Excerpt from Math Odyssey 2000
David Hilbert was born in Koenigsberg, East Prussia in 1862 and received his doctorate from his home town university in 1885. His knowledge of mathematics was broad and he excelled in most areas. His early work was in a field called the theory of algebraic invariants. In this subject his contributions equaled that of Eduard Study, a mathematician who, according to Hilbert, "knows only one field of mathematics." Next after looking over the work done by French mathematicians, Hilbert concentrated on theories involving algebraic and transfinite numbers.
In 1899 he published his little book The Foundations of Geometry , in which he stated a set of axioms that finally removed the flaws from Euclidean geometry. At the same time and independently, the American mathematician Robert L. Moore (who was then 19 years old) also published an equivalent set of axioms for Euclidean geometry. Some of the axioms in both systems were the same, but there was an interesting feature about those axioms that were different. Hilbert's axioms could be proved as theorems from Moore's and conversely, Moore's axioms could be proved as theorems from Hilbert's.
After these successes with the axiomatization of geometry, Hilbert was inspired to try to develop a program to axiomatize all of mathematics. With his attempt to achieve this goal, he began what is known as the "formalist school" of mathematics. In the meantime, he was expanding his contributions to mathematics in several directions partial differential equations, calculus of variations and mathematical physics. It was clear to him that he could not do all this alone; so in 1900, when he was 38 years old, Hilbert gave a massive homework assignment to all the mathematicians of the world.
This was done when he presented a lecture, entitled "MATHEMATICAL PROBLEMS" before the International Congress of Mathematicians in Paris. Here is the introduction to his lecture.
"Who of us would not be glad to lift the veil behind which the future lies hidden; to cast a glance at the next advances of our science and at the secrets of its development during future centuries? What particular goals will there be toward which the leading mathematical spirits of coming generations will strive? What new methods and new facts in the wide and rich field of mathematical thought will the new centuries disclose?
David Hilbert, Mathematical Problems , Paris, 1900, Translation by Mary Winston published in the Bulletin of the American Mathematical Society volume 8 (1902), pp 437-479.
After a brief discussion about the nature of mathematical problems (that they should be difficult but not completely inaccessible), and what mathematicians should do about them (look them over and select the ones which seem to show promise of being solvable or important), he stated 23 problems.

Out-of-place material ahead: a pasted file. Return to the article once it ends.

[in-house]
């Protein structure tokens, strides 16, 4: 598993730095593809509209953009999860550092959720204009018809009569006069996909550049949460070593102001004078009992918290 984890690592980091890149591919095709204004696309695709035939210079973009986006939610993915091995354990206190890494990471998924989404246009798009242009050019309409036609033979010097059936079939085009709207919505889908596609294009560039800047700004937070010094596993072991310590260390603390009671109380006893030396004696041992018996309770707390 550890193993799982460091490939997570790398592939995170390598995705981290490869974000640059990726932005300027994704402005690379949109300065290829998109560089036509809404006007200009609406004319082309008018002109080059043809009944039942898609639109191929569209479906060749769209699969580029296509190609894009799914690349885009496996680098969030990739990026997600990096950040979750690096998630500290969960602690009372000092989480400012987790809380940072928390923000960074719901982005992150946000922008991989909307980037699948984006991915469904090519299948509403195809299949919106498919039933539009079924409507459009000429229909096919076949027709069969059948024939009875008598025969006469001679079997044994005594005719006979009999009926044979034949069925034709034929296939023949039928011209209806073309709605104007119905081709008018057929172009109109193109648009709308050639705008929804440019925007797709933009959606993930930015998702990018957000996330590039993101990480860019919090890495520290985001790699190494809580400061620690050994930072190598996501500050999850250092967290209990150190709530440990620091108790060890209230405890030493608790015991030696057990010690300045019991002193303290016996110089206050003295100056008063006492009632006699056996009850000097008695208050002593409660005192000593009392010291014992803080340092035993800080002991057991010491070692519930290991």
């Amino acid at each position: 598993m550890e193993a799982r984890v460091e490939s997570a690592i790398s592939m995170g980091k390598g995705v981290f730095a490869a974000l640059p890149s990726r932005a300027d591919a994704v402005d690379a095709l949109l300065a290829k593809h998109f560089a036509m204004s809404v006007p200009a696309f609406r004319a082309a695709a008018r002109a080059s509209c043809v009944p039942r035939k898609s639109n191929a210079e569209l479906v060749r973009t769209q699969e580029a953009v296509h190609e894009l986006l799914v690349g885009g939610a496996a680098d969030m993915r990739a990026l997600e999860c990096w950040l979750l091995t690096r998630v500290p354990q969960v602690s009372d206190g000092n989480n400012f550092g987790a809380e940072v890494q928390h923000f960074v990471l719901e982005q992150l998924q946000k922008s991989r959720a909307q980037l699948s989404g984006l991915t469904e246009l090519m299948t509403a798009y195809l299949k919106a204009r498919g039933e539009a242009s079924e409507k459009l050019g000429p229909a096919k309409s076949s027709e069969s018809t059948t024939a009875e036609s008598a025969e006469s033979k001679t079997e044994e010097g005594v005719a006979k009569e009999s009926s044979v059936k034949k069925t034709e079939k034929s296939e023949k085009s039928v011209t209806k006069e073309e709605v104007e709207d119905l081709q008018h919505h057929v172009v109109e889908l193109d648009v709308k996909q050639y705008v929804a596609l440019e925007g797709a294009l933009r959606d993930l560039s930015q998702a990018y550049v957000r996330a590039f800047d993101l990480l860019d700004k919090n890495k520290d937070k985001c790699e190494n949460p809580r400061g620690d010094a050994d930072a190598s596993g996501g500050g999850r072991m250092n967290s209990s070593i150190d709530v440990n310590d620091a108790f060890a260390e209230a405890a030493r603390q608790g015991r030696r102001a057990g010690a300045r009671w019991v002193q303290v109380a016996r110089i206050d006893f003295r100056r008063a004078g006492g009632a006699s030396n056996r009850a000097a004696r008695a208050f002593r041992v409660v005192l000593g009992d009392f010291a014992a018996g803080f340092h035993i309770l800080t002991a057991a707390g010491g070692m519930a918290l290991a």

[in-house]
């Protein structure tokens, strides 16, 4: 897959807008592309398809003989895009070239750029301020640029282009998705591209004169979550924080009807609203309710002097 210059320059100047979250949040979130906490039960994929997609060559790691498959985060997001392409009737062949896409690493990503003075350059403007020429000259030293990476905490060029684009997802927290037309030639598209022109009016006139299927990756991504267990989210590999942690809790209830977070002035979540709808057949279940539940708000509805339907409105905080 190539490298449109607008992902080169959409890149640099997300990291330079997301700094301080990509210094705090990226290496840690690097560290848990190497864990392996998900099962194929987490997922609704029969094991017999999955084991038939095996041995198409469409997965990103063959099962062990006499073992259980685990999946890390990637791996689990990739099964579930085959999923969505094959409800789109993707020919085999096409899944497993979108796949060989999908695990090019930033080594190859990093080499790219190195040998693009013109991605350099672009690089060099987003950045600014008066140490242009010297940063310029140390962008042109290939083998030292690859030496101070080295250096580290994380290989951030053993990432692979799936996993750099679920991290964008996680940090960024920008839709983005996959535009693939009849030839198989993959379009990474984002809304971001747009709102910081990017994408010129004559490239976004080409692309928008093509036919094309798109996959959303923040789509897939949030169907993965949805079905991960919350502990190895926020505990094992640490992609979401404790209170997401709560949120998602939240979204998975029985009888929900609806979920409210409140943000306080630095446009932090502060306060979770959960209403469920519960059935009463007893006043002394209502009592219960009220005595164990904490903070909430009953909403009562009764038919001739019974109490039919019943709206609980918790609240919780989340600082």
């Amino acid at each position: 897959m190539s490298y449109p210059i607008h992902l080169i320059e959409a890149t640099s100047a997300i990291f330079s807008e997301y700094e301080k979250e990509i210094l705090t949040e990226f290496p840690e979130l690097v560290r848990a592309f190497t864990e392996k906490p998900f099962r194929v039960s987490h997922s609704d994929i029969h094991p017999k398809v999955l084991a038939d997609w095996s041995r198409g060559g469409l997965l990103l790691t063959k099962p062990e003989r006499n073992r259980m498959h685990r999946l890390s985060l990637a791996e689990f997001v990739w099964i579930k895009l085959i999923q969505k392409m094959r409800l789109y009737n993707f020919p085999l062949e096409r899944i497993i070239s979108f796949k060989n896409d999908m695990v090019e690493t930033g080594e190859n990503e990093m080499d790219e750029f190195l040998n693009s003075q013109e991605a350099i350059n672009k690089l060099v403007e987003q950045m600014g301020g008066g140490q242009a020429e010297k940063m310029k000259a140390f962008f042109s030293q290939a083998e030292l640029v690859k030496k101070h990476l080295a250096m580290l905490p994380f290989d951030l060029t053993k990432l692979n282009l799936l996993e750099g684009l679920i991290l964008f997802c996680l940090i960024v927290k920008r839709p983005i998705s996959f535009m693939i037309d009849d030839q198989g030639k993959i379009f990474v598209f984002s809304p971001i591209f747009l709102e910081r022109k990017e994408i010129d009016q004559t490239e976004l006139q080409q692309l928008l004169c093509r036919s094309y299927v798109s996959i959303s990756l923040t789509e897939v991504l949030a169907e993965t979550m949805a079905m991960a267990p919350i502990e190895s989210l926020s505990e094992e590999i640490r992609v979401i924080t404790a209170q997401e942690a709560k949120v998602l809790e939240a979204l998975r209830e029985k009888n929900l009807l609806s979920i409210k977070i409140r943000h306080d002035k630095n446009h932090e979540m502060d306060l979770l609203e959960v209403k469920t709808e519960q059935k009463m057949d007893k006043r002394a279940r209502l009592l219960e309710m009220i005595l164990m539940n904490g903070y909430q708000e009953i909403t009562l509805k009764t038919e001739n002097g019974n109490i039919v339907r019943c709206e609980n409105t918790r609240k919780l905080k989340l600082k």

We list the titles of these twenty-three problems.
Some of these problems were already long standing and Hilbert himself had made some progress in them, so he knew something about their difficulties. It takes a certain amount of skill and knowledge to be able to ask the the type of questions that people will want to answer. Each problem had to have some kernel that made it important (and difficult) enough to be interesting, and it had to have the potential to lead to some wider results.
Have the mathematicians of the twentieth century been working on these problems for the past 90 years?
Oh, yes! Every so often a rumor (sometimes true, sometimes "partially true") will run wild among the mathematical community. "Did you hear that So & So has just solved a part of Hilbert's 4th problem?" Or, "Somebody just got a negative result to a question in Hilbert's 10th problem.", Then everyone would anxiously await the next issue of the journal in which the paper was to be published. Sometimes a mimeographed copy of the the paper would circulate before the actual publication and you would try to get your hands on a copy of it as quickly as possible, especially if you, yourself, had been working on the problem and had been leaning toward a result that was contrary to the current rumor.
At times the American Mathematical Society, or the Soviet Academy of Sciences or the French Mathematical Society, etc would publish an article updating progress on one of the Hilbert Problems. Attached to each such article would be a bibliography ranging from 5 to 100 papers written in this century on the subject of this particular problem. In 1975 The American Mathematical Society Published a two volume collection of articles updating the progress on every problem except #3 and #16.
Have the mathematicians of the twentieth century been successful in solving Hilbert's problems? To some degree, yes. Most of the problems have been partially solved; some have been restated and the new interpretations have been solved; Problem #1 is thought to be solved by some and not by others. Problem #10 is solved, negatively. This means that the collective work of the mathematician working on this problem has proved that it is impossible to derive the process that Hilbert wanted for solving Diophantine equations. Several other problems have partial solutions (some almost completely solved and some just barely started upon).
In any case, such a large body of new mathematics has arisen from Hilbert's problems that we can say that the 23 problems he posed in 1900 became the backbone for mathematical research in the 20th century and now we are awaiting the year 2000 and another young mathematician who will soon give us our homework assignment for the twenty-first century.
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